Warning that war with Iraq will cost thousands of Iraqi and U.S. lives and waste billions of tax dollars needed for education and health care, the city council of Gary, Ind., unanimously approved a resolution Jan.7 opposing war on the oil-rich nation.

Gary became the 36th city to go on record against George W. Bush’s unilateral, preemptive war on Iraq as the “Cities for Peace” movement sweeps the nation and international pressure against war grew as well.

“A new attack on Iraq will cause tens or hundreds of thousands of casualties,” the Gary resolution charged. “The cost to the nation, including the City of Gary, is estimated to be more than $200 billion, thus depleting the reserves, harming the economy, and resulting in further neglect of education, health care, housing and the infrastructure.”

Councilman Alex Cherry, author of the resolution, said, “We have a right and an obligation to protest when we feel that action taken by our government is not in the best interests of our people‚ … the money for the war is going to come from an already distressed system.”

Many Gary residents spoke in favor of the resolution. “This war is not about right or wrong,” said Carolyn McCrady. “It is about oil.”

Vietnam vet Ron Matlock said, “We’re sticking our nose in other people’s business, trying to police the world, and we can’t correct some of the ills we have here at home.”

In neighboring Chicago, Alderman Joe Moore is the author of a similar resolution so far endorsed by 26 of his colleagues. A vote was expected as early as Jan. 16.

Moore rebutted arguments that local governments have no business speaking out against the war. “The non-partisan Congressional Budget Office has estimated that it will cost somewhere between $9 billion and $13 billion each month to wage war on Iraq,” Moore told the World in a telephone interview.

“Where is that money going to come from? Bush has said that he will not raise taxes so that money can only come from domestic programs like education, health care, affordable housing, public safety. It will be cities like Chicago that are most adversely affected by this unnecessary war on Iraq. Furthermore,” he added, “it will be our young men and women who will volunteer or perhaps be conscripted to fight that war. Our cities have a direct stake in preventing this war.”

In Kalamazoo, Mich., the Board of Commissioners approved a resolution last Oct. 14 urging Bush “to work with and through the United Nations to obtain compliance by Iraq” and to support UN inspections to enforce United Nations disarmament resolutions.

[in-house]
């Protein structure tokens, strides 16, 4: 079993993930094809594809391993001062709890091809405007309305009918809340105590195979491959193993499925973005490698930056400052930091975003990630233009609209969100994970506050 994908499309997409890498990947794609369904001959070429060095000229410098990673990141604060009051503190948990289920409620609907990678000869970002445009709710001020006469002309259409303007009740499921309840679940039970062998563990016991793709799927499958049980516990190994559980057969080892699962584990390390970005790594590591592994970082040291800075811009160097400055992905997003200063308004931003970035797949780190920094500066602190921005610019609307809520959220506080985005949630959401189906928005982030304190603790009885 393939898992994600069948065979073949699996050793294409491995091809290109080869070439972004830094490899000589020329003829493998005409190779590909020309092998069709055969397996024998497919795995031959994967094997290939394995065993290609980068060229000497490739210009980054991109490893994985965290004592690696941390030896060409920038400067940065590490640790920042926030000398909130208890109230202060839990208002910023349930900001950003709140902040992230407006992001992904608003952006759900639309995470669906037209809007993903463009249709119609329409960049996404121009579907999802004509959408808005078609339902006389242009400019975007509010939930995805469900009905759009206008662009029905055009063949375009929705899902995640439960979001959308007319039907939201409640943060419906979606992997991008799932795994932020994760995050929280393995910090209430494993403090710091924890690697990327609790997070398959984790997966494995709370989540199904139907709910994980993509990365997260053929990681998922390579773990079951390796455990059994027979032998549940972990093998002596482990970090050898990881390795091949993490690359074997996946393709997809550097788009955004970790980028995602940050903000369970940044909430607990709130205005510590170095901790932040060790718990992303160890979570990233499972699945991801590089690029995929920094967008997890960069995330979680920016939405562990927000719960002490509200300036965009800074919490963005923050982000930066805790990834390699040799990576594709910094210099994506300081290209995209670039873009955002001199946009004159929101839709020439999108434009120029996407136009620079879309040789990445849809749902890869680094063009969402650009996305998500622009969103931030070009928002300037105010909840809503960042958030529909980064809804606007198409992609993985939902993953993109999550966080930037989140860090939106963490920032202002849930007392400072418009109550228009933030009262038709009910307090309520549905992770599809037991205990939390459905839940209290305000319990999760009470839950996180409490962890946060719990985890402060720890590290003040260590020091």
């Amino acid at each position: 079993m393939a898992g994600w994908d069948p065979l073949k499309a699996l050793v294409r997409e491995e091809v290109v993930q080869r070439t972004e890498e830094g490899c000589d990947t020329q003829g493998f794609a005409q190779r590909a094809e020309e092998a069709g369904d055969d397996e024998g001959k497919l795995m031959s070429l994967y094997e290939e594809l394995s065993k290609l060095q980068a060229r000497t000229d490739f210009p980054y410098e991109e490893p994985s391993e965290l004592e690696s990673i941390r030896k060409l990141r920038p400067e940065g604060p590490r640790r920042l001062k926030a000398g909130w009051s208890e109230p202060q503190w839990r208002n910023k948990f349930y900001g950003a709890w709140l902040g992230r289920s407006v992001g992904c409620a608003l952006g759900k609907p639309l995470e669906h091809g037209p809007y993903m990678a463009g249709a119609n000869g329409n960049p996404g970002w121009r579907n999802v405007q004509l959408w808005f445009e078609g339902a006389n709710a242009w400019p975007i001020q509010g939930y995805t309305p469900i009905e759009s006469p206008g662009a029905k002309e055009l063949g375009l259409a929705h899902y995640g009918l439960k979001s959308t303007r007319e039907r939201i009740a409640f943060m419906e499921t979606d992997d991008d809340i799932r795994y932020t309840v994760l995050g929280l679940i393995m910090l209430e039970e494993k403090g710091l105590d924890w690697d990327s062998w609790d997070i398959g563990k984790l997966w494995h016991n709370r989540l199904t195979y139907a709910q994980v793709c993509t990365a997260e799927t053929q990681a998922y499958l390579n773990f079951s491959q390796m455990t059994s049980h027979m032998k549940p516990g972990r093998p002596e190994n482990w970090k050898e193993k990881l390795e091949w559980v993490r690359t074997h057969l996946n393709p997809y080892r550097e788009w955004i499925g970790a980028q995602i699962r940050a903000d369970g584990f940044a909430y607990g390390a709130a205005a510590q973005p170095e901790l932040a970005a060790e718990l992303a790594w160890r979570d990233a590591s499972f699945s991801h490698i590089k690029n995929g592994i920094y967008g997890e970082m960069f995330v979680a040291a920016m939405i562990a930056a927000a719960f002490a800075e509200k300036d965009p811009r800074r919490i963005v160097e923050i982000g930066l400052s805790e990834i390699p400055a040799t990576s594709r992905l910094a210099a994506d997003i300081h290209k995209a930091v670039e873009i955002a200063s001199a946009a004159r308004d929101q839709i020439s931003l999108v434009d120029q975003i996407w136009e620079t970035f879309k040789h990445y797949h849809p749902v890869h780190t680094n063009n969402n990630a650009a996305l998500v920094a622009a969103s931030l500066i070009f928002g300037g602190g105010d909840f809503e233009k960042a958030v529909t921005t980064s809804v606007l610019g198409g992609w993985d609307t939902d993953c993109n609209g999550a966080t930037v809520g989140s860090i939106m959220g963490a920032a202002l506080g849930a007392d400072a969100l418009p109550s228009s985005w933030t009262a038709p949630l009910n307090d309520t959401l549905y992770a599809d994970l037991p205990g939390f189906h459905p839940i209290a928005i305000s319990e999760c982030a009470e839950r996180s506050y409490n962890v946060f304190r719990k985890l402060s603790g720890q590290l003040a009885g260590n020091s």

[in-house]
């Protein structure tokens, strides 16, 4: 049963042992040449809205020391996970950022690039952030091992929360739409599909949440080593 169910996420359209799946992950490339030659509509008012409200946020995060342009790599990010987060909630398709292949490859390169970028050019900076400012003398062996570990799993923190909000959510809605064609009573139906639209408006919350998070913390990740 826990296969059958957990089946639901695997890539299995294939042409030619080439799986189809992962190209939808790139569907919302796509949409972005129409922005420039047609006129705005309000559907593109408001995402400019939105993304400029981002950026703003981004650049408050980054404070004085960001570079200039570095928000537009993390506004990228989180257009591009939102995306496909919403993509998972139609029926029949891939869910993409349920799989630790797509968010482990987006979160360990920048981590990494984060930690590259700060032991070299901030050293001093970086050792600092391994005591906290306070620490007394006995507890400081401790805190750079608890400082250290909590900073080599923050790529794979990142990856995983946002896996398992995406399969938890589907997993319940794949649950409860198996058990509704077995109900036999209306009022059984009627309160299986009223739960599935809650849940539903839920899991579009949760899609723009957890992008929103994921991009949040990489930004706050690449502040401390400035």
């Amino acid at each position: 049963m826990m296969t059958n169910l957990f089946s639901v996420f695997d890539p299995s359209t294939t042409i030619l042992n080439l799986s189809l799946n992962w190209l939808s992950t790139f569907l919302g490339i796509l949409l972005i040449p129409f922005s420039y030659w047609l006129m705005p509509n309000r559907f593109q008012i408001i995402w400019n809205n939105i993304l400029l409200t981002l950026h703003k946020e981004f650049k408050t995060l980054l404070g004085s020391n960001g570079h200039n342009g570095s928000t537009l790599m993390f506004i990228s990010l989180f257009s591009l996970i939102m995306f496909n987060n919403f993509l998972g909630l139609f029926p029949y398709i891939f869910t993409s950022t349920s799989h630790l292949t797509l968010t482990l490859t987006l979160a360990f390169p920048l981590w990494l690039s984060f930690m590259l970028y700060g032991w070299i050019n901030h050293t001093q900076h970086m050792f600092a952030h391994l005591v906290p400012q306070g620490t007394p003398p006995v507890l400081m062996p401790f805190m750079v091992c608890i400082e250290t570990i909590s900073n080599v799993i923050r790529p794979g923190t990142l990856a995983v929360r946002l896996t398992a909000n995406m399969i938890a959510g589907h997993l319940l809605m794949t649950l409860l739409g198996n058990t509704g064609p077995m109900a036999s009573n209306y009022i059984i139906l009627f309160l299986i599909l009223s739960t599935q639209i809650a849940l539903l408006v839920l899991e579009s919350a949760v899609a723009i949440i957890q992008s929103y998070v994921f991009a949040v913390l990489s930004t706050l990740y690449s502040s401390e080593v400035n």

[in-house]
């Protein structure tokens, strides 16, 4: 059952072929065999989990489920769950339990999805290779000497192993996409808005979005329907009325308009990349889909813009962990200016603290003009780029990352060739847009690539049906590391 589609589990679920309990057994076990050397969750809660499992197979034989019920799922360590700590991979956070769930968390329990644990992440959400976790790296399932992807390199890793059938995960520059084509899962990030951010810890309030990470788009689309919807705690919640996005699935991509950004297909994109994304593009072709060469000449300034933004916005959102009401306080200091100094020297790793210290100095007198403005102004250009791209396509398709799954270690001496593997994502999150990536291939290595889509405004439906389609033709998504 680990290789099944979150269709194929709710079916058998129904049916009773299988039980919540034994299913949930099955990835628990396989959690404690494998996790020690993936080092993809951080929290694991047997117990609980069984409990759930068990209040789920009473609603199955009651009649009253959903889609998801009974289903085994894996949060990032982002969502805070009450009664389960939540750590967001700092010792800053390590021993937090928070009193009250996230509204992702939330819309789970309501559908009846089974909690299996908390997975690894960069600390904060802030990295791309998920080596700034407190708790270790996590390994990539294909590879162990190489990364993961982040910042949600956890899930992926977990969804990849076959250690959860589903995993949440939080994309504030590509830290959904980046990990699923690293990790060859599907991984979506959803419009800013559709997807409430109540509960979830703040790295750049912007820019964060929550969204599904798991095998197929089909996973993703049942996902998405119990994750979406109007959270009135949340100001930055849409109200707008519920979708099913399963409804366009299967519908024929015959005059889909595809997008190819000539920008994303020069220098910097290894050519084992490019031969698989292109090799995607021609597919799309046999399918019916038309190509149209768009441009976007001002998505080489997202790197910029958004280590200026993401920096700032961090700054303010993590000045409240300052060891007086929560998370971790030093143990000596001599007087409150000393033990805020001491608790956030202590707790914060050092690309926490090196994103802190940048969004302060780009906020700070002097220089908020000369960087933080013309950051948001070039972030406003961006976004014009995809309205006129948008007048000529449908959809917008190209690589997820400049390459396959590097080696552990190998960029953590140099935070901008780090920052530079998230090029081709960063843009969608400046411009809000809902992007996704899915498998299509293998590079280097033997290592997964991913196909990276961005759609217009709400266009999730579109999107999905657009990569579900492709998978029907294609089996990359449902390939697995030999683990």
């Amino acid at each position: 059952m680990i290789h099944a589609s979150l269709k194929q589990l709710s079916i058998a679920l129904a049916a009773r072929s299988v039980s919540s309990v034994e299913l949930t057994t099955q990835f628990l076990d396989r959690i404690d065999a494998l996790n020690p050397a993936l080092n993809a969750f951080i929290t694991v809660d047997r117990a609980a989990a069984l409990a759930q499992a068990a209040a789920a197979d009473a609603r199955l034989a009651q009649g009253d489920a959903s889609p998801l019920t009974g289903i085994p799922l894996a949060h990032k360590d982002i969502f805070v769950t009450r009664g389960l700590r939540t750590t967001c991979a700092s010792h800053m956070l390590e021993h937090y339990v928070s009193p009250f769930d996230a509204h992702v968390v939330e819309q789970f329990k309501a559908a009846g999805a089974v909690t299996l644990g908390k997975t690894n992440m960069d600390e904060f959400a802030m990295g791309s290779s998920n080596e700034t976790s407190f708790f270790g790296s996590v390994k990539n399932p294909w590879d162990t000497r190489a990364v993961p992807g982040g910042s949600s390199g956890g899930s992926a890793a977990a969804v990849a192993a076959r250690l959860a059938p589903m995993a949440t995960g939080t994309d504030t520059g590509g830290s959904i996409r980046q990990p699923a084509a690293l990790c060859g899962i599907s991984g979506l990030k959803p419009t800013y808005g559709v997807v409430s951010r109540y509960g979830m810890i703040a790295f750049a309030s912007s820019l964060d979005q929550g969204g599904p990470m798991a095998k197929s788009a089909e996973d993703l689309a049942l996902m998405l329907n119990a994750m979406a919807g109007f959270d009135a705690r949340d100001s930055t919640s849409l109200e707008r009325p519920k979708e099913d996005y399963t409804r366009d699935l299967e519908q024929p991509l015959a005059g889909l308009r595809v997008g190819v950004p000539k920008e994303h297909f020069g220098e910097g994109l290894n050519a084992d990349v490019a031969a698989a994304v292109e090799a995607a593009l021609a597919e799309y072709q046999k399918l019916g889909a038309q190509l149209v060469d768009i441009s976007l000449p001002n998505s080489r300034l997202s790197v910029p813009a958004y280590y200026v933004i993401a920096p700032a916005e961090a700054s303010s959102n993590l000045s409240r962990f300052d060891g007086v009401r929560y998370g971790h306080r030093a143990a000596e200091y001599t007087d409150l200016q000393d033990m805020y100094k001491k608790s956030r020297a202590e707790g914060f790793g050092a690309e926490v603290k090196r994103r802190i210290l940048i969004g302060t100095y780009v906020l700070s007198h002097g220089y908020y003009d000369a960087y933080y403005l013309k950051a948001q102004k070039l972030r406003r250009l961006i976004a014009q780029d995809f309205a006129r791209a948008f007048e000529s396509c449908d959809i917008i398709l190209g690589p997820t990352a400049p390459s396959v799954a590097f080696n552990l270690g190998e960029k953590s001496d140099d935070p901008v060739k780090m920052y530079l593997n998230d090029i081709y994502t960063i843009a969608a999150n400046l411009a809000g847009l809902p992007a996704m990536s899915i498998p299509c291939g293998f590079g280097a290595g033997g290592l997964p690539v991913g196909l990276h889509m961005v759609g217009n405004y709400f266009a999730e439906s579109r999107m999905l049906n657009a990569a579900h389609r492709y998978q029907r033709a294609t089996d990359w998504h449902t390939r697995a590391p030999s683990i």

Commissioner Sean McCann abstained from voting despite having strong reservations about the Bush war drive. “I don’t think a case has been made for war,” he told the World. “A month ago, the administration said they had convincing evidence that Iraq is in ‘material breach’ of the UN resolution but, for some reason, they are not sharing that evidence with the American public.”

Similar resolutions are pending in Dallas and Cleveland. Among cities that have already approved anti-war resolutions are Baltimore, Seattle, San Francisco and Philadelphia.

Jen Carr, an organizer for Peace Action, said her group has placed a high priority on mobilizing support for the “Cities for Peace” movement. In a telephone interview Carr told the World the campaign has won broad mass support because the people are not convinced that Iraq poses an immediate threat. “This is a war for oil interests, not for our national security,” she said. “It is a war to spread U.S. control and power around the world. People are not comfortable with that.”

Ron Solomon, a Baltimore peace activist who helped push a peace resolution through the Baltimore City Council, told the World, “Here in Maryland, we have 800,000 people who lack health insurance. The Bush administration can find billions for war on Iraq but our cities are in a deep fiscal crisis without funds for programs that help people.”

The growing movement against war with Iraq will flex its muscles with demonstrations in Washington D.C. and San Francisco on Jan 18. The demonstrations will honor the memory of Dr. Martin Luther King, Jr., who called himself a “drum major for peace” when he spoke out against the Vietnam War. On Jan. 20 Moveon.com will deliver petitions bearing more than 170,000 names demanding that the White House “Let the UN Inspectors Work.”

A Knight-Ridder poll released by the Miami Herald reports “overwhelming” opposition by the American people to a unilateral U.S. war to remove Iraqi president, Saddam Hussein. The poll found 68 percent favor achieving U.S. goals without going to war while only 34 percent favor “quick military action.”

Paul S. Kaczocha contributed to this article.
The author can be reached at greenerpastures21212@yahoo.com